Since the current transplant system extols altruism, one way to end the list would be to find more altruists. With, say, 50,000 new living donors, deceased donation could easily pick up the slack. Again, the numbers aren’t that big. The Southern Baptist Convention includes 42,000 member churches; the United Methodist Church, whose Web site earlier this year featured the quote, “As United Methodists, we’re life savers,” counts more than 34,000 U.S. congregations. If each congregation produced just one new living donor, the waiting list would disappear. But kidney donation is a more visceral mission than mainstream religious groups want to contemplate. The only sect to adopt kidney donation as a formal cause is a tiny Australia-based group called Jesus Christians; instead of lauding them, critics point to their donations as evidence that they’re a cult.
I still refuse to officially join any church/denomination, but my home church is "wicked Methodist" (TM me), and in recent months I've noticed myself having "you are of my people" reactions to people mentioning having grown up United Methodist, so I was particularly kicked by the mention of the UMC.
|[update] catching up / getting back in the habit
( gym this past week: Mon.-Fri.Collapse )
I woke up around 6 this morning and was confused as to why I hadn't turned my alarm on. And then I remembered that it's Saturday. I went back to sleep a few more times -- which is probably what I should have done on Tuesday. I was still feeling kinda tired during much of the day, though -- I suspect part of that is that I didn't get optimal-quality sleep what with it being warm&humid.
I did some returns/exchanges at the Pru, went to Sears and actually obtained pants that don't suck (Lee jeans ftw, as usual).
I stopped at ArtBeat. Failed to find CWM. Did see FCS. James put a lei with a purple heart on me. I walked around and thought I saw all the booths (though as I said, I didn't see CWM anywhere). I think I should do ArtBeat with a companion -- I wasn't feeling all that motivated to actually stop at most any of the booths... though part of that is also that there were lots of people and it was kind of hot out and I was already carrying stuff. [P.S. Dad, I didn't get you anything from this booth
When I got home, Melissa commented on the fact that I was wearing a lei. I explained that I'd gone to ArtBeat
and at the table for the church I attend Wednesday evening service, someone had put on one me. Thinking of Comstock*, I said, "So yeah, I got lei'd at church."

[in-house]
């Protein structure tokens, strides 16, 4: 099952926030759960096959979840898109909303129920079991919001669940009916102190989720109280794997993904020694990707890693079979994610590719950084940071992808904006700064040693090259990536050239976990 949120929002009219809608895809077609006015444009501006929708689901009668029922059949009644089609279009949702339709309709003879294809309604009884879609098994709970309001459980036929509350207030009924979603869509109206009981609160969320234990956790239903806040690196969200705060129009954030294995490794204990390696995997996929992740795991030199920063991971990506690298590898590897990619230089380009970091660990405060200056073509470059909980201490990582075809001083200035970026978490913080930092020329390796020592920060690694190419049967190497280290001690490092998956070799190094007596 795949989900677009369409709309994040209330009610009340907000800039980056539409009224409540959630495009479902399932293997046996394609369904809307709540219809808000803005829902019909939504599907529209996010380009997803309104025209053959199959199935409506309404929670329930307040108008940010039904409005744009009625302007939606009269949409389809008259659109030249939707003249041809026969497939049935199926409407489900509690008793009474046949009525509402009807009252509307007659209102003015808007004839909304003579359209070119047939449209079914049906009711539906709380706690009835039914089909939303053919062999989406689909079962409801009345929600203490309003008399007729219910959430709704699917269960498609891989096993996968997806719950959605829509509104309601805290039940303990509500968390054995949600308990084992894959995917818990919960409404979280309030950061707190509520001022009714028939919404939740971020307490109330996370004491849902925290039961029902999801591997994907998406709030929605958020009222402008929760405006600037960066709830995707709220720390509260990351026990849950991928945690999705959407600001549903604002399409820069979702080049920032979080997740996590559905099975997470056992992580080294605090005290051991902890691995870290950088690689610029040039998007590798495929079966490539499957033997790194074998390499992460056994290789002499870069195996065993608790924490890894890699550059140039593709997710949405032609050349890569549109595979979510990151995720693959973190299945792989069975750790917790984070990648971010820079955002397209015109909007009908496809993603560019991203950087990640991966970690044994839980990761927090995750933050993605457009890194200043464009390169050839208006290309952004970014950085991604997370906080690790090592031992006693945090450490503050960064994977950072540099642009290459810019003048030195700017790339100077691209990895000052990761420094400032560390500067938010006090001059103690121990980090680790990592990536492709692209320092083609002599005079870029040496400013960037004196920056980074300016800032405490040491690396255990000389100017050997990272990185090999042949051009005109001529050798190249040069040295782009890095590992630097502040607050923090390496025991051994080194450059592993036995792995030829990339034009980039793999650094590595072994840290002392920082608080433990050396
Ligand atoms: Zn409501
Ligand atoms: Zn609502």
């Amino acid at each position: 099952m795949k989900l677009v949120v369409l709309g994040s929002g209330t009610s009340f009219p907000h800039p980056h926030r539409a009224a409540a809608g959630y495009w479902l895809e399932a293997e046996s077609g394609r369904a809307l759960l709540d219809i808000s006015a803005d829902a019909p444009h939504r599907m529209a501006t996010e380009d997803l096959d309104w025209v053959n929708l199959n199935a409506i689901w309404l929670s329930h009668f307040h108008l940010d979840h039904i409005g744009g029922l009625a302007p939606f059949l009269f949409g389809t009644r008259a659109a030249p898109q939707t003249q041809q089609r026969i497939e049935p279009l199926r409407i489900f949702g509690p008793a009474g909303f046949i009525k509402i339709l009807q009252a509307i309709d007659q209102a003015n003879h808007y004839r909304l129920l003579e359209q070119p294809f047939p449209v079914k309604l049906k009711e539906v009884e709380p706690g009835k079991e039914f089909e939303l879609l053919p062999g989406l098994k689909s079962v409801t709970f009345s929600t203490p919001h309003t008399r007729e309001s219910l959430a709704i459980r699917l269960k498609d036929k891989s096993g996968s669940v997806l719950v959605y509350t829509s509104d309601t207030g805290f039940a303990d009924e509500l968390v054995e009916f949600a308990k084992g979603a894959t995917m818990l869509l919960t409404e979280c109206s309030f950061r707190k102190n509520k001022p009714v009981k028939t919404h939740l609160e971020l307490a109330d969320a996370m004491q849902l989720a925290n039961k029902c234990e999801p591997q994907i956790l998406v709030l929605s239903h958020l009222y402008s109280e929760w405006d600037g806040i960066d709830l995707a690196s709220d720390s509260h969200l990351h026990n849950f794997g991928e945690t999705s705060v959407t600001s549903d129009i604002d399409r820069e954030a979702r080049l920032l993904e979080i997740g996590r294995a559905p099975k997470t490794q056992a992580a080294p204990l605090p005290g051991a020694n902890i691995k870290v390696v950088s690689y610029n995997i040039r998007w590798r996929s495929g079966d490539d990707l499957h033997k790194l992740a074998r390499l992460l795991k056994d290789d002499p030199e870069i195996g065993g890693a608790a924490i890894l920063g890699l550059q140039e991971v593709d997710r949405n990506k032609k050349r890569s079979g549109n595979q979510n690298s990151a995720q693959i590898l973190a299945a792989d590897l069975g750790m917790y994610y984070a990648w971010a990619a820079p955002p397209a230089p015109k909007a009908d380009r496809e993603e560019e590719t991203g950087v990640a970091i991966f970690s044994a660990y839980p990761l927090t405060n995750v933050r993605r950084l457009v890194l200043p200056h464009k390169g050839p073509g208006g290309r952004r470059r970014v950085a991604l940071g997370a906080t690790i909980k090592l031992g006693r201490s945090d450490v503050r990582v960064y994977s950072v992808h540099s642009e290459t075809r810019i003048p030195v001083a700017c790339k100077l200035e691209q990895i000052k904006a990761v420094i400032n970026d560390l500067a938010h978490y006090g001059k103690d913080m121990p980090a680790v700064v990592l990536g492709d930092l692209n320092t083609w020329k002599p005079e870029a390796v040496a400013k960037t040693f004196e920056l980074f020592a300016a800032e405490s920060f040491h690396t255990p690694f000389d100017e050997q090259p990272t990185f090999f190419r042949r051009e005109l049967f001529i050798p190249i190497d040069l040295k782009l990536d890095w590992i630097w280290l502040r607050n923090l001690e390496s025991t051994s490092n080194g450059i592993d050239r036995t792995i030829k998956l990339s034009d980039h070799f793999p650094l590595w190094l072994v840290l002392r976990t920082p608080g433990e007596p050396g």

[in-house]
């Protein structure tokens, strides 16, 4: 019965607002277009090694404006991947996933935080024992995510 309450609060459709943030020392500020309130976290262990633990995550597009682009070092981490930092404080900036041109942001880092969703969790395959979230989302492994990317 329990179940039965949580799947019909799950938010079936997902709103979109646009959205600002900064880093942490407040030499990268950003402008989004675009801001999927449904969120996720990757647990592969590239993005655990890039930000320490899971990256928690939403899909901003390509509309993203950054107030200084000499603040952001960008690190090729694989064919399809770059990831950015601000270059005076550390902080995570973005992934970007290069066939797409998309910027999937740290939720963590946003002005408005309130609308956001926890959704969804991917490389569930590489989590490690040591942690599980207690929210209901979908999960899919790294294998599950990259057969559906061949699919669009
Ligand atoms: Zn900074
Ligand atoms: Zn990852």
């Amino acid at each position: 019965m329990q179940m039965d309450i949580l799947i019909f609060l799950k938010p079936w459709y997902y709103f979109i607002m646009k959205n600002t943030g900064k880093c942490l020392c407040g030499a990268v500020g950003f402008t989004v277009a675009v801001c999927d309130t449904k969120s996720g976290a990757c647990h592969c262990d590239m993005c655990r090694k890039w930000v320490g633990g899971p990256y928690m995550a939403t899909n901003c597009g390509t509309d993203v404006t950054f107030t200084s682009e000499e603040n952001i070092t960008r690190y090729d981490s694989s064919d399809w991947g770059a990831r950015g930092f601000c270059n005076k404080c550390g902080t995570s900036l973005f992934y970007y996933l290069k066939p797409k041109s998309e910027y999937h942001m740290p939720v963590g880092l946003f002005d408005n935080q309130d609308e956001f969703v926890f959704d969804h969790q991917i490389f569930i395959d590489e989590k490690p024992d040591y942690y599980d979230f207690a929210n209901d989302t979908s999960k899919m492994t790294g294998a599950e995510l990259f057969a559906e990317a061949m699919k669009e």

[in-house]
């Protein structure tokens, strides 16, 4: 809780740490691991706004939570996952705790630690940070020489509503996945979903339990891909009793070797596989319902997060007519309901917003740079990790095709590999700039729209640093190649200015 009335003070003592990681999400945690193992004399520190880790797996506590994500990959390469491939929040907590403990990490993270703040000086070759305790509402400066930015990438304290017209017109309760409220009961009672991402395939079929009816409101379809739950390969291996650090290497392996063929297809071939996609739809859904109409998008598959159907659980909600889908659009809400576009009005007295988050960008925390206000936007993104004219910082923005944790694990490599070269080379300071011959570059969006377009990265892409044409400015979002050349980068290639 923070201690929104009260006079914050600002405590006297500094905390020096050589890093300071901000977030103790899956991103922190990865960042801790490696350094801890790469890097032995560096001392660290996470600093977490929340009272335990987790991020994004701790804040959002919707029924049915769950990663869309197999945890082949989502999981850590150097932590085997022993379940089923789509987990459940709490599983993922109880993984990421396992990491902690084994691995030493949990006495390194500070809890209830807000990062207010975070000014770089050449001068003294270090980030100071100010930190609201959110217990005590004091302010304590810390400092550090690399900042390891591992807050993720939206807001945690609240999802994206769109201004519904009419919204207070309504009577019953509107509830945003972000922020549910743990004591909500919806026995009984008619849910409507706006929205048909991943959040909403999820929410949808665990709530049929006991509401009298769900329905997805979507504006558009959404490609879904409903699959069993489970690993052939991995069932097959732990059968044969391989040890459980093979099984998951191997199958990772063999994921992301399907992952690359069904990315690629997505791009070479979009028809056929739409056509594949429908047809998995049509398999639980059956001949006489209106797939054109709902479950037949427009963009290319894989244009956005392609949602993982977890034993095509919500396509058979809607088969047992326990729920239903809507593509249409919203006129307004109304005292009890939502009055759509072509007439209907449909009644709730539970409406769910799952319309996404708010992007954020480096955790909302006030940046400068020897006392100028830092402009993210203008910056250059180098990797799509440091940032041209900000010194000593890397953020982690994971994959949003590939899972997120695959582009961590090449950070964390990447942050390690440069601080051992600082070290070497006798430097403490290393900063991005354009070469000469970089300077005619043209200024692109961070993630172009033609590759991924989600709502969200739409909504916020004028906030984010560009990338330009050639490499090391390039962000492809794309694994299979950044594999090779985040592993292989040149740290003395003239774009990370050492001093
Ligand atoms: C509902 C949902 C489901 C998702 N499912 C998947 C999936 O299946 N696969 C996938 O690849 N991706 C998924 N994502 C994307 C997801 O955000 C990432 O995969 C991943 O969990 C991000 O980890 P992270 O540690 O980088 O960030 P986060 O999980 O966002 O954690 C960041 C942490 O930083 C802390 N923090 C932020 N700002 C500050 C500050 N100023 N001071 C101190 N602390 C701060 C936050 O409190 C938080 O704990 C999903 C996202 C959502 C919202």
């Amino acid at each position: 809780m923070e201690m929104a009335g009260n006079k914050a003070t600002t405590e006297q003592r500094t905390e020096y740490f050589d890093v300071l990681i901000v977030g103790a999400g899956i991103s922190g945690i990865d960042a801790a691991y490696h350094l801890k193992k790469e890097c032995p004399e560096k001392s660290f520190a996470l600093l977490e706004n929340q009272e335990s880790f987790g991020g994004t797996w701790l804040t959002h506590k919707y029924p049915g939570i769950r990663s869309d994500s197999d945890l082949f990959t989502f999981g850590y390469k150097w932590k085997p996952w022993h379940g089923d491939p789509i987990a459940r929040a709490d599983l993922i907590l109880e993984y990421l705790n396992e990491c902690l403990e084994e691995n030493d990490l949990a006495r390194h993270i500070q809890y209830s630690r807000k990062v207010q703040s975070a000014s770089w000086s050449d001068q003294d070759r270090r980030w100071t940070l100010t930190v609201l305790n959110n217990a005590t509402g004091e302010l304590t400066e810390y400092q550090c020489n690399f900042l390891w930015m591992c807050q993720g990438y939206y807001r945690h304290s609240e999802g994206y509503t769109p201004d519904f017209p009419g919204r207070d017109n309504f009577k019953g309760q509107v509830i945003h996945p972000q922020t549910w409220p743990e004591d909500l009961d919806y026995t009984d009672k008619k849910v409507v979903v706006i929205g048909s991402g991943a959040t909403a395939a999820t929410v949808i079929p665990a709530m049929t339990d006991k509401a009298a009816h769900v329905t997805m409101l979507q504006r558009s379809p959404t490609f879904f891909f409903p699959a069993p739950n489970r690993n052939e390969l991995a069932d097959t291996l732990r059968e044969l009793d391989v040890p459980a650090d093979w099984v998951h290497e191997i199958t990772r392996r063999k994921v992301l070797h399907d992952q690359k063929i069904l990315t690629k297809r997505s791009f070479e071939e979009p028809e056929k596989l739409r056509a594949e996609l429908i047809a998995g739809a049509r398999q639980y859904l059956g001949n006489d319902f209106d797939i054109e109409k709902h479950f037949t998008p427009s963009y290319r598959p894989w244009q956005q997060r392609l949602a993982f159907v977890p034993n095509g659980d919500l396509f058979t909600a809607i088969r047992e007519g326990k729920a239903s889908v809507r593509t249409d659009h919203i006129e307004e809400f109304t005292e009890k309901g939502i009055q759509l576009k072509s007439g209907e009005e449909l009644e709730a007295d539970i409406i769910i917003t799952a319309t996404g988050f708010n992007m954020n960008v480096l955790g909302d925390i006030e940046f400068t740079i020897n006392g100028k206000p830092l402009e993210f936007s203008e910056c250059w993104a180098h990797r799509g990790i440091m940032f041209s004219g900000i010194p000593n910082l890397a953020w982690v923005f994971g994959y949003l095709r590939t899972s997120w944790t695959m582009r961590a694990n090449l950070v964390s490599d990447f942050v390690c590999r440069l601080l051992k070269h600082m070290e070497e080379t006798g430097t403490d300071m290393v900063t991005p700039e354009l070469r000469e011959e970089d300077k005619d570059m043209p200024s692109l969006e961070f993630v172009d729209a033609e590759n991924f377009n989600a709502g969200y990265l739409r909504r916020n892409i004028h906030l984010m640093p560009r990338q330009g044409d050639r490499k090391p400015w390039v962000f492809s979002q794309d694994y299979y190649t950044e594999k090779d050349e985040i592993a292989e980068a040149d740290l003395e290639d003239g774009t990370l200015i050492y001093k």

Melissa's friend N. said something like, "That's horrible."
Melissa: "No, that's beautiful."*Comstock House in the quad at my alma mater had a Get Lei'd party every year.
Later, during a conversation about ADD, Melissa said to N: "Did you really just get distracted by a shiny object?"
I was reading the Amazon reviews of Harry Potter's Bookshelf: The Great Books behind the Hogwarts Adventures by John Granger
and the first one I read
mentions "Gothic stories whose influence actually puts Harry in a role usually given to heroines" and the second one
mentions "the chapters on Gothic elements in Harry Potter (Snape as Heathcliff and Harry as gothic "hero/ine")" So if Harry is a gothic heroine and Snape is Heathcliff...
|[8 things] true facts about me
From a recent-ish Magpie Girl post
All this joy and confusion has got me to wondering: “What are the core things I know about myself?” In the face of expectations from family and friends, what do I know to be true? Furthermore, what do their response to my presence tell me about myself? So here’s *8Things I Know for Sure About Moi.
1. I am a bright, brilliant, beloved Child of God (and I am beautiful to behold).
Okay, I feel less "for sure" about the "beautiful to behold" part, but I am certain that I am loved by God.
2. I have strong caring, protecting, nurturing urges towards those I love.
3. My attraction to people is not dependent upon the other's sex/gender.
It's funny, I ping that queer people are "my people," but I don't even think about my sexuality as a Thing (possibly because the people I have been mutually interested in have been male and thus heteronormatively acceptable -- and yes I know that elides the way in which each of those relationships is/would be socially unacceptable in a different way).
4. Stories are tremendously important to me. I love tellings-and-retellings (vampire mythos, fairy tales, the Bible), and also I craft stories to make sense of my and others' personal history.
5. The Christian story is specifically important to me.
Feel free to suggest additional True True Facts about me.
Also, please feel free at any time to ask me to clarify anything I say in here. [Feel free to email me (hermionesviolin@livejournal) or LJ-message me if you'd rather do that than leave a comment.]
I tend to assume that everyone has all the relevant context, which of course they don't always. And anyone is welcome to comment on anything, I just ask that you be respectful.